It’s Shark Week, with a forecast of cloudy with a certainty of sharks — seven glorious days of endless sharkumentaries. Last year the Syfy Channel launched its own charcharinid adventure with Sharknado, where sharks fall from the skies of Los Angeles. Sharknado was so well received by its television 5.3 million viewers, Syfy Channel unleashed a sequel, Sharknado 2: The Second One.
The 10 biblical plagues have nothing on Sharknado, the product of a mating (if movies could mate, and on Syfy anything is possible) between Jaws and Twister. What’s not to love? Think Attack of the Killer Tomato Sharknadoes.
I live in tornado alley, so I have a fascination for severe weather, and who doesn’t love sharks? The idea of a freak weather system developing tornadoes that rain sharks is irresistible.
Lower your technical expectations. You couldn’t find an intelligent storyline in a Sharknado movie if you watched it through electron microscope. Not that Syfy Channels movies have ever been hindered by logic or those pesky laws of physics. People who obsess on points of continuity or accuracy are advised to sit down with an adult beverage before viewing a Sharknado movie.
Any meteorologist will tell you a water spout doesn’t have the ability to draw a 60,000-pound mature whale shark or a three-ton great white out of the water, carry it for miles and drop it unharmed on a Manhattan street so it can feed on pedestrians. A large shark ejected from hundreds of feet up would splat against the pavement like a sack of cherry Jell-O. So let’s check our brains at the door and simply climb aboard for the ride.
Celebrities pepper Sharknado 2: Billy Ray Cyrus, Andy Dick, Subway spokesman Jared Fogel, Judd Hirsch as a taxi driver, Robert Klein, the Naked Cowboy, Kelly Osbourne, Rachel True, Robert Hays, Perez Hilton, Richard Kind, Matt Laurer, Al Roker, and Kelly Ripa and Michael Strahan. All true Trekkies cheered when we watched Wil Wheaton consumed at the movie’s start.
The protagonist, a guy named Fin, uses chainsaws to kill the bloodthirsty sharks and detonates bombs inside the tornadoes to dissipate the storms, of course.
Rumor has it that Syfy Channel has already contracted for a third Sharknado movie. I think they should consider a different angle of the animal tornado disasters with a screenplay written by yours truly. You might encourage Syfy to give me a call and we can talk about Catnado: A Natural Force for Good. My script might not embrace the laws of nature, but will at least give them a courteous nod.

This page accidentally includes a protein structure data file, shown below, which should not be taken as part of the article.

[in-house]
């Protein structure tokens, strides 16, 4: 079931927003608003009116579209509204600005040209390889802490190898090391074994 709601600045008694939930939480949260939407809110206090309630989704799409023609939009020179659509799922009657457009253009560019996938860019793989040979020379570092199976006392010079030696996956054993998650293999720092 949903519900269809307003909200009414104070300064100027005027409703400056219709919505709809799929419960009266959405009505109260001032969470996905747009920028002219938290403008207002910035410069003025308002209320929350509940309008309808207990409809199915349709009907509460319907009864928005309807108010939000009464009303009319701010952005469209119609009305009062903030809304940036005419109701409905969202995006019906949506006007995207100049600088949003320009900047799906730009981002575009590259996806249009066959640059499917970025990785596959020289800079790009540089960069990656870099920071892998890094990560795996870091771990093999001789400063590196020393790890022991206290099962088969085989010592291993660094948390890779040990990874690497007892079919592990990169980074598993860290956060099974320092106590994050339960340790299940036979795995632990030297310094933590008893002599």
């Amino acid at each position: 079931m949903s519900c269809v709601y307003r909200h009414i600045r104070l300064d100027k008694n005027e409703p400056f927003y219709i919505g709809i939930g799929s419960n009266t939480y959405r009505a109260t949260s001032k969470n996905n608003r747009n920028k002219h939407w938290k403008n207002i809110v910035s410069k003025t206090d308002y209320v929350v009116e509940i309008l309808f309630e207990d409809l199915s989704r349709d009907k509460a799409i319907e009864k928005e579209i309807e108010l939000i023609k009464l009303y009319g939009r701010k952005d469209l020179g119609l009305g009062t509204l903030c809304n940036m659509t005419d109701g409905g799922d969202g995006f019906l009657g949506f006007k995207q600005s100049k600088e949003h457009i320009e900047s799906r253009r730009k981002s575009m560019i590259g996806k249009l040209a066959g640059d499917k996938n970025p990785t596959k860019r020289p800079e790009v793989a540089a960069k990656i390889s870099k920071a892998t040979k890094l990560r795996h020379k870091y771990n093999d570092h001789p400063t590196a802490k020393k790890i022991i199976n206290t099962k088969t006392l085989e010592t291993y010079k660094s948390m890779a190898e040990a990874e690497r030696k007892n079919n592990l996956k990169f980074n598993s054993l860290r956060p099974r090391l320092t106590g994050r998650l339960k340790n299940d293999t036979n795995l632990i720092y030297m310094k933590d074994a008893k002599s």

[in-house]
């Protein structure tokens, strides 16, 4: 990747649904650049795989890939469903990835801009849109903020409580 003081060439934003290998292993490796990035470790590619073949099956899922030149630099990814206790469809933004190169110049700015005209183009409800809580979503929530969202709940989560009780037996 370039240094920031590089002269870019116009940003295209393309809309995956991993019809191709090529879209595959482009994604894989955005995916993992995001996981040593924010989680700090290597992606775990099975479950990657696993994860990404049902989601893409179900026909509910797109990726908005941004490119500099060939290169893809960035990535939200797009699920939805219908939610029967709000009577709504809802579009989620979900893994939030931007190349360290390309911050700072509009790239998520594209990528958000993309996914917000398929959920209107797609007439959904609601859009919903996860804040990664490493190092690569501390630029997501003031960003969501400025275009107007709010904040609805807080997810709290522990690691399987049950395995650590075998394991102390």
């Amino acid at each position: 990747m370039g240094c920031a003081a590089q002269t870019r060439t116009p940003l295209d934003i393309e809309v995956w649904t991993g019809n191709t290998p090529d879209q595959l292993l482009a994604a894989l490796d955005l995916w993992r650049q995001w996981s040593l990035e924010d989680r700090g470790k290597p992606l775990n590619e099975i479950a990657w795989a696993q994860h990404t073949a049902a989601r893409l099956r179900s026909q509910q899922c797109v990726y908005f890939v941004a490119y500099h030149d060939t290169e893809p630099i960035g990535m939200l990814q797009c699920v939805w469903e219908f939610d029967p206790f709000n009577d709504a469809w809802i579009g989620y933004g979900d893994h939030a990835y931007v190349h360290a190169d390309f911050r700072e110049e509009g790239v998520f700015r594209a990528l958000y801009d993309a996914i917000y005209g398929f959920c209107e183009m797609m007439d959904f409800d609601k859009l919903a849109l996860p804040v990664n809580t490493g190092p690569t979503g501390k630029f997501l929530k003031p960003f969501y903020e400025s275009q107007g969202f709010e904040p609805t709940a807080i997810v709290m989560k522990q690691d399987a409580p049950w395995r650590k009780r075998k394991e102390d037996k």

Catnado is not as far a stretch as Sharknado. After all, there are catsharks and tiger sharks. Catsharks are bottom dwellers about the size of a domestic kitty with feline eyes. Both sharks and cats are efficient predators. There will be no dead cat bounce in Catnado, unless it is tied to a financial investment. Lucky cats can actually survive falls from heights, whereas in any other world besides a Syfy movie, sharks would splat into a nasty gelatinous blob of red and gray.
An Oklahoma farm town (the native habitat of free-roaming tornadoes) is overrun by mice and rats because the EPA has outlawed effective pesticides. People are getting sick from hanta virus. Two townspeople have already contracted bubonic plague. The crops are being eaten. The farmers pray for relief.
Protagonist Catherine has just discovered a starving colony of feral cats next to a Captain D’s. Days earlier someone had dumped a hoarder’s pets behind the restaurant. During a severe thunderstorm, a tornado sweeps up the feral cats and then blows through the nearby granaries.
The kitty cyclone also hits a big cat sanctuary and whisks up a 400-pound Bengal tiger named Fred. Fred lands on his feet (of course) inside a bookstore where the Dog Whisperer Cesar Millan is autographing his latest bestseller. (Hey, I don’t have to explain how he got in the bookstore. This is the Syfy Channel.) Fred immediately consumes Millan but is subdued by Jackson Galaxy, who is ironically promoting his new book on the other side of the store. Jackson encourages the store manager to catify the place in the event of another catnado.
The feral cats eradicate the rats in the grain silo. The lonely children of the community put down their iPhones and develop feline friendships. A lonely old man adopts a stray calico and names her after his late wife. The last scene shows the town gangbanger, who was saved from flying debris by an old tomcat. He picks up old tom, hugs him and they both start life anew. Alley Cat Rescue sends vets to spay and neuter all of the kitties. A rainbow forms from one silo to the next. Happy ending for everyone but the rats.
Catnado will have its share of celebrity walk-ons: Pamela Anderson, Halle Berry, Julie Newmar, Michelle Pfeiffer, Anne Hathaway, Katy Perry, Jay Leno, Christopher Walken, Freddie Mercury (remember, physical laws are partially suspended), Christina Ricci, Neil Patrick Harris, Anthony Hopkins, Brigitte Bardot, Hillary Swank, Leonard Nimoy, Fred Willard, Taylor Swift, and Paris Hilton. And of course, we would have to kill Wil Wheaton.
Catnado: A Natural Force for Good. Coming to a screen, sometime.
What would you add to my masterpiece? Let me know in the comments!
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